So the hole in the boat became slightly bigger once we tore away all the rot. All in all it was fixable. I then made the trip to the lumber yard to pick out some cedar boards. I spent the day milling them down. We replaced the bowplate with a piece of quarter sawn oak that I had been carrying around since 1994. It was taken out of a house in Minneapolis that Angie and I restored, but was too good to throw away. I finally got to say to Angie, that yes it was worth keeping it, when after 5 moves she questioned my judgement.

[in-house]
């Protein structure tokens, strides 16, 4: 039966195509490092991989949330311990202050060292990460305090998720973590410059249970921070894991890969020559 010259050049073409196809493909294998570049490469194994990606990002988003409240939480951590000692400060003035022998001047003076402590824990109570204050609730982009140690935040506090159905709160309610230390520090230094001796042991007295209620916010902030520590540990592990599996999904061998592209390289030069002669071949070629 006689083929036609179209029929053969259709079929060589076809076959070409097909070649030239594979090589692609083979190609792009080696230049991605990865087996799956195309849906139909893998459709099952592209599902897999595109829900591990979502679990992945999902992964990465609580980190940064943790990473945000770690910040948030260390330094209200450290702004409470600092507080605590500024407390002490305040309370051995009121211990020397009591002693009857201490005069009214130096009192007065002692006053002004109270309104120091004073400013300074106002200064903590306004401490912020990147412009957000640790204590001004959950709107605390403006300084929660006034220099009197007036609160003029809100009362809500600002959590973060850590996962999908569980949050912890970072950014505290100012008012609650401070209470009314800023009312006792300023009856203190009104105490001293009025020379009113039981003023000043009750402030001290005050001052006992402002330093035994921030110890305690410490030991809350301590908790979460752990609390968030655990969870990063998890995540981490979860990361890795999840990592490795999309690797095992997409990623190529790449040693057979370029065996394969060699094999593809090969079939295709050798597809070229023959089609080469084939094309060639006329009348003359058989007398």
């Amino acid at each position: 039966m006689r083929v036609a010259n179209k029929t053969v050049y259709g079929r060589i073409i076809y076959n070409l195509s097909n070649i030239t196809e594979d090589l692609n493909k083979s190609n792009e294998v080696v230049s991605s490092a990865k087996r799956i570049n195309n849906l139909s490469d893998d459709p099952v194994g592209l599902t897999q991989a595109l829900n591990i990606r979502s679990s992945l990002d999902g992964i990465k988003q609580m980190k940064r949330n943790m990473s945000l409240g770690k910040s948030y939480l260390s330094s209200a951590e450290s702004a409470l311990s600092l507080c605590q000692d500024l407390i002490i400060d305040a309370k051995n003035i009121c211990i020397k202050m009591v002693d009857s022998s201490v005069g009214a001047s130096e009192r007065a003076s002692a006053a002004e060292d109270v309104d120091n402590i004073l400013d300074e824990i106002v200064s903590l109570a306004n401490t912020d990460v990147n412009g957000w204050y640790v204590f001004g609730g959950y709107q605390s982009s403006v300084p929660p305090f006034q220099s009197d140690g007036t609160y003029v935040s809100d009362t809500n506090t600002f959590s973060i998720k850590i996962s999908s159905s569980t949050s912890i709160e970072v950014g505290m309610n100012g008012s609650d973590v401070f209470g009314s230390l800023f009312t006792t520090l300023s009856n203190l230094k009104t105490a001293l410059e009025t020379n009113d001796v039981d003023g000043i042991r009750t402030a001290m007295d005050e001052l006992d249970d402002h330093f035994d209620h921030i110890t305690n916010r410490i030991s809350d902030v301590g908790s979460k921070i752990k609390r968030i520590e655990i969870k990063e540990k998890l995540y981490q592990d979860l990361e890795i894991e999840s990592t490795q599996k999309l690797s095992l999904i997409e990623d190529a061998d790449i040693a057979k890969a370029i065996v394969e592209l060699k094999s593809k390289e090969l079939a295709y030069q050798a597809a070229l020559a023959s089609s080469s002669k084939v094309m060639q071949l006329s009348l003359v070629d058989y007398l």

We later flipped the boat over to get at the hull and allow us an easier task of repairing the ribs and shear line.
Here you can see the first layer of cedar being glued and screwed at an angle..
We then glued up long boards of cedar to the side of the hull. Doing it this way makes the hull stronger and more water tight.